- Manual therapy techniques: Including soft tissue mobilization, dry needling, and joint mobilization to help reduce muscle spasms and sciatic pain. Lumbar spine treatments (of the low back) can also help secondarily.
- Exercise rehabilitation: Functional exercises aimed at improving flexibility, range of motion, strength, endurance, and control of the hip and pelvis. Examples include targeting the abdominals, hip extensors, flexors, and rotators.
- Modalities: Such as electrical stimulation, ice/heat therapy, and laser therapy to help relieve pain and inflammation.
- Lifestyle modification: Addressing risk factors like obesity and sedentary behavior.
- Biomechanical and ergonomic training: To reduce unnecessary strain on the hip and sciatic nerve with your daily activities and postures.
- Education: Learning about your condition, how to stretch and strengthen the affected muscles, and what activities/positions to modify.
Let's review a few of the most commonly asked questions we receive about piriformis syndrome.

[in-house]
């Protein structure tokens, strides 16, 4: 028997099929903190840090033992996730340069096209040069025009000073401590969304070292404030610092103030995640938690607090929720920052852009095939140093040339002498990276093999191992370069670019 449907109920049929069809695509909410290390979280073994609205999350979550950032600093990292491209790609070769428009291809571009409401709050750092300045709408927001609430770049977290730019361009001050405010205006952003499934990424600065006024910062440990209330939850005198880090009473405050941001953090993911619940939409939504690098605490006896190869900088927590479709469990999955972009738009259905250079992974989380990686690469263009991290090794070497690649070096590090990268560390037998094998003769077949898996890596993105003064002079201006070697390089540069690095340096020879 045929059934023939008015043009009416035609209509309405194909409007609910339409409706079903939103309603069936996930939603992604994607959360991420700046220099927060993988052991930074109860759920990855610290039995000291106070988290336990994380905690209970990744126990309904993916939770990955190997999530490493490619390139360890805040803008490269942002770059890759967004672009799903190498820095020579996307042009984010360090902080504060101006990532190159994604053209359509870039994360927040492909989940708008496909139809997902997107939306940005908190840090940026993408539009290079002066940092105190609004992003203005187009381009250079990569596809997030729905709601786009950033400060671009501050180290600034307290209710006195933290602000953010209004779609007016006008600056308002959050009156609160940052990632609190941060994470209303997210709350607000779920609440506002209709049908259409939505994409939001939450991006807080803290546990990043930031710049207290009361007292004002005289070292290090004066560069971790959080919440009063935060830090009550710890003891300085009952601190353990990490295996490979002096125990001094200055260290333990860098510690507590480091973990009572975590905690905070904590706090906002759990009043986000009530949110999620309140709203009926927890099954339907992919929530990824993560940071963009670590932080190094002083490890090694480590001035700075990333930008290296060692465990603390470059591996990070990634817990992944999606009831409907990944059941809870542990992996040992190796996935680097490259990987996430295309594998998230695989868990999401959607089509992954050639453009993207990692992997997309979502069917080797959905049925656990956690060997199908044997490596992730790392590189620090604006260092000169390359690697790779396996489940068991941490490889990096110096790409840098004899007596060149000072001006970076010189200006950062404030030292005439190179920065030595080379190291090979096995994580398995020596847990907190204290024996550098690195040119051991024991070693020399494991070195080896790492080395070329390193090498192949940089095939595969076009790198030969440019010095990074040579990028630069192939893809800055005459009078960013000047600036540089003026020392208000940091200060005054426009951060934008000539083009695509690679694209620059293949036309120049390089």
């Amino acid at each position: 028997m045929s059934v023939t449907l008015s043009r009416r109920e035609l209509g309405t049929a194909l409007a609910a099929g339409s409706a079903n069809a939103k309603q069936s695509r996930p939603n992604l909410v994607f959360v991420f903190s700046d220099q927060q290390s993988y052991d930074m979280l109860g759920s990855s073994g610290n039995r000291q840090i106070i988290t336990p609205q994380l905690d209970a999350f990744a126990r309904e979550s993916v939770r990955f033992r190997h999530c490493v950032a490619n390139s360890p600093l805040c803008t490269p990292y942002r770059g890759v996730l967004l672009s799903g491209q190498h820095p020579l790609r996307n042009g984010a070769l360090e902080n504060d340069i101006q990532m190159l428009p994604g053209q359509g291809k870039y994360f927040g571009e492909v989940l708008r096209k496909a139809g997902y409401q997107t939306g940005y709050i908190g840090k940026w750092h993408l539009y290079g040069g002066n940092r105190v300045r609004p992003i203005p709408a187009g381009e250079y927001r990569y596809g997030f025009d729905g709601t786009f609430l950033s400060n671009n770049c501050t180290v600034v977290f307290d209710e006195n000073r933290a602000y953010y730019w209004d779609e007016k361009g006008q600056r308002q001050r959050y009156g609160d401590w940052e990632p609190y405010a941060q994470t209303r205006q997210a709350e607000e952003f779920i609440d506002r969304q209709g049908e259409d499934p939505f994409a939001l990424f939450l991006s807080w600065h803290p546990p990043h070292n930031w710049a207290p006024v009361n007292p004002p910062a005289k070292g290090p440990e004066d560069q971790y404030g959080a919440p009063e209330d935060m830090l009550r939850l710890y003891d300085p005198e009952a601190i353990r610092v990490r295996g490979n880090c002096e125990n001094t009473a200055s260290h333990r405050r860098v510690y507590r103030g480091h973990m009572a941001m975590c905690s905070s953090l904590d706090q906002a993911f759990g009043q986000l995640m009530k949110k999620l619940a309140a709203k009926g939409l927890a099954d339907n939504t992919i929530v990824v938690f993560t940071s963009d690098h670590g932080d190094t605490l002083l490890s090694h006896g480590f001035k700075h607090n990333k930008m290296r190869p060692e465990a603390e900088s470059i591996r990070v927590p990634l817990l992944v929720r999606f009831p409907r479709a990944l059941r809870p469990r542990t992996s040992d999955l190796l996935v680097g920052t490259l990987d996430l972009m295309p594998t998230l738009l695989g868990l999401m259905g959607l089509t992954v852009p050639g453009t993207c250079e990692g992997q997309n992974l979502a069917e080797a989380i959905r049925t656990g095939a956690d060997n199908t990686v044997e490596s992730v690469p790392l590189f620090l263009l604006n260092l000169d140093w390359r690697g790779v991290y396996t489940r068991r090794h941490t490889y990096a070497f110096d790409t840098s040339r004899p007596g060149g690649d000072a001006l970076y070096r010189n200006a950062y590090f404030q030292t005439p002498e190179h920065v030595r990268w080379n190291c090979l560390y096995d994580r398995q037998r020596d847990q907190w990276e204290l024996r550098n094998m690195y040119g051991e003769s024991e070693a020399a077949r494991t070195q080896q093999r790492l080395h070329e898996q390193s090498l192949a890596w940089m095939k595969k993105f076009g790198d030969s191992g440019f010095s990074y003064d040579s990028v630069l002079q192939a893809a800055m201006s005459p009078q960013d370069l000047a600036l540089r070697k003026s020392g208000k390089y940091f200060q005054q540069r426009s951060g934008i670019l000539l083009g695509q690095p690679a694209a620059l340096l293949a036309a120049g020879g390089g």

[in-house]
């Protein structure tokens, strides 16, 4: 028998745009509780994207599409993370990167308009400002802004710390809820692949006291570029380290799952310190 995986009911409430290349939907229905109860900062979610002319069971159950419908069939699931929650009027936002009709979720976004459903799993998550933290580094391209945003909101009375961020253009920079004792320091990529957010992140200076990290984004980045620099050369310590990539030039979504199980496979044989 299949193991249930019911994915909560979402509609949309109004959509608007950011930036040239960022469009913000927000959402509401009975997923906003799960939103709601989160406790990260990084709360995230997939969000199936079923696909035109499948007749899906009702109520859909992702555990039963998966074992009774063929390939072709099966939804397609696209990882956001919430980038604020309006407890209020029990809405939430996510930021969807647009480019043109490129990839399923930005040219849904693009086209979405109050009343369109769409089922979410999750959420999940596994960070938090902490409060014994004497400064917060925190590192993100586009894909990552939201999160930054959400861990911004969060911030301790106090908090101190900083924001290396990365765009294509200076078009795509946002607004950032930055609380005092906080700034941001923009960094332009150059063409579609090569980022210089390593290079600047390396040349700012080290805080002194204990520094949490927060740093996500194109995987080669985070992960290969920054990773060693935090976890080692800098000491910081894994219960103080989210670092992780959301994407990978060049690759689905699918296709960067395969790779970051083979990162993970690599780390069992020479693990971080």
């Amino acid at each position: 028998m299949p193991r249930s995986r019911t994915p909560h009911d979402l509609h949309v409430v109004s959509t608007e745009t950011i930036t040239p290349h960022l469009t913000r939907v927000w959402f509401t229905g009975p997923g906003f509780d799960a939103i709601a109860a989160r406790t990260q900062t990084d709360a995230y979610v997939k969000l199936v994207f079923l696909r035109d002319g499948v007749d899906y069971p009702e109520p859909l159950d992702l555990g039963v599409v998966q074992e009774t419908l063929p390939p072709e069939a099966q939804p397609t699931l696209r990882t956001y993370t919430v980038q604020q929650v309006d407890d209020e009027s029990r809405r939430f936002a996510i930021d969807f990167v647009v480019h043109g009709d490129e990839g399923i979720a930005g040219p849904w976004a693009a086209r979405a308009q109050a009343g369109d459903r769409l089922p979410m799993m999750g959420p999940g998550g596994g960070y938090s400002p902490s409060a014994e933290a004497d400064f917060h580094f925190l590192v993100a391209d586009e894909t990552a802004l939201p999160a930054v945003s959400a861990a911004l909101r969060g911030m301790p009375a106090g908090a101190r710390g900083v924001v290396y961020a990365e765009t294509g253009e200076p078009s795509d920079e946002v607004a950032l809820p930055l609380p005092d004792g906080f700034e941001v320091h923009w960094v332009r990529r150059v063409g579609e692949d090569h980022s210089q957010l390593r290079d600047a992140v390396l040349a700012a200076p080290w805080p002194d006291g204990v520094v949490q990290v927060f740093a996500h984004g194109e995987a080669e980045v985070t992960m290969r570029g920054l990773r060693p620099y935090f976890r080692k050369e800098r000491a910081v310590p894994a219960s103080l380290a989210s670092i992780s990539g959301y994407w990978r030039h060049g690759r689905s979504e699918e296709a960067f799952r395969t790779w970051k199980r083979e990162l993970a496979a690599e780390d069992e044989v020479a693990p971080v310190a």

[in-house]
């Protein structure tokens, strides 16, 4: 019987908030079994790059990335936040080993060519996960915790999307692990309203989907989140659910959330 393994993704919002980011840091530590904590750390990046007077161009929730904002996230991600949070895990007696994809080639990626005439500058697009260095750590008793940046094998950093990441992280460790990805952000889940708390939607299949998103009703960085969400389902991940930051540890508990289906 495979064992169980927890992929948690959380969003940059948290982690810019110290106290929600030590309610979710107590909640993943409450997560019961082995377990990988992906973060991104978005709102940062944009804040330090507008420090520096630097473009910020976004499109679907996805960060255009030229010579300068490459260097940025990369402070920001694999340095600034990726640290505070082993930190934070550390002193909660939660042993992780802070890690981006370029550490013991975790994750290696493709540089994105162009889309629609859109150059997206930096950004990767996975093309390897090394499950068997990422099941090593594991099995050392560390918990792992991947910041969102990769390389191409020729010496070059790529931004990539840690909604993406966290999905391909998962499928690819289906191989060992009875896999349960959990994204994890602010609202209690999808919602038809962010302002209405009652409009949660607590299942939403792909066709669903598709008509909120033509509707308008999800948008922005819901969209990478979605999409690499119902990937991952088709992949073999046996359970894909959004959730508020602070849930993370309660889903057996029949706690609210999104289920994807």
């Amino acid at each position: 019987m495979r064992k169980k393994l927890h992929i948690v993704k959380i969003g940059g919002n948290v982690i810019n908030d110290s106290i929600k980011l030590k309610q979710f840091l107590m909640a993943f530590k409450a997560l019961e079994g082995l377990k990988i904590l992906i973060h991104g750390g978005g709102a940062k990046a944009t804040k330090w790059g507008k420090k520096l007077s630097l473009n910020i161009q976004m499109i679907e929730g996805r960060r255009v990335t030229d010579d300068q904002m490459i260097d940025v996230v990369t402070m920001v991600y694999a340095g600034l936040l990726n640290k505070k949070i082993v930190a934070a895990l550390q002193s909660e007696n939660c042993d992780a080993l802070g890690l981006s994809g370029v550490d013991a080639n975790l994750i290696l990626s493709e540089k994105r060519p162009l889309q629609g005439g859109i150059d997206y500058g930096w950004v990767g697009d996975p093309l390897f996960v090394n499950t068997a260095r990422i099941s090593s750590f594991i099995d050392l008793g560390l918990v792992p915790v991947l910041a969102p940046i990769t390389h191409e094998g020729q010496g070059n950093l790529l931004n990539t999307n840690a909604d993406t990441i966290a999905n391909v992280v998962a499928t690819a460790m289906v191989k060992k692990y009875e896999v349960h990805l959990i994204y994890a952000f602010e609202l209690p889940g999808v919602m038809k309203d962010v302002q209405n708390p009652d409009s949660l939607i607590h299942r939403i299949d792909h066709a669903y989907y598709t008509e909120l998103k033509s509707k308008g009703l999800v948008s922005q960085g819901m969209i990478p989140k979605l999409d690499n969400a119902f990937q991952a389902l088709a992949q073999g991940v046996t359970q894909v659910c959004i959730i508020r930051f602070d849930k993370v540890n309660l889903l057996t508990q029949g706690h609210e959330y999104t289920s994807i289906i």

What is the best treatment for piriformis syndrome?
A personalized program designed with your physical therapist will yield the best results. It will ensure you factor in your unique deficits, goals, and preferences.
Is massage good for piriformis syndrome?
Yes, but only when initiated by a medical professional. Once the exact cause of your pain is determined, they can show you self-massage techniques to try. With this knowledge, you can avoid aggravating the area further.
What is the best sleeping position for piriformis syndrome?
A sleep position that reduces the direct pressure on your low back and buttocks is best. Typically, this means lying on your back with the knees supported. Your mattress quality can play a role in this too. Talk to your CityPT clinician for tips on maximizing your sleep habits to promote healing.
What are the best exercises for piriformis syndrome?
There is not one perfect exercise. A mix of options that functionally challenge your lower body is best. For example, this might include hip abduction exercises, core exercises, and balancing.
What exercises should I avoid with piriformis syndrome?
Initially, you will want to minimize your time in any aggravating position. However, you don't need to stress over altogether avoiding any movement or posture. Instead, focus on moving the body in ways that feel good and practice moderation with prolonged static positions.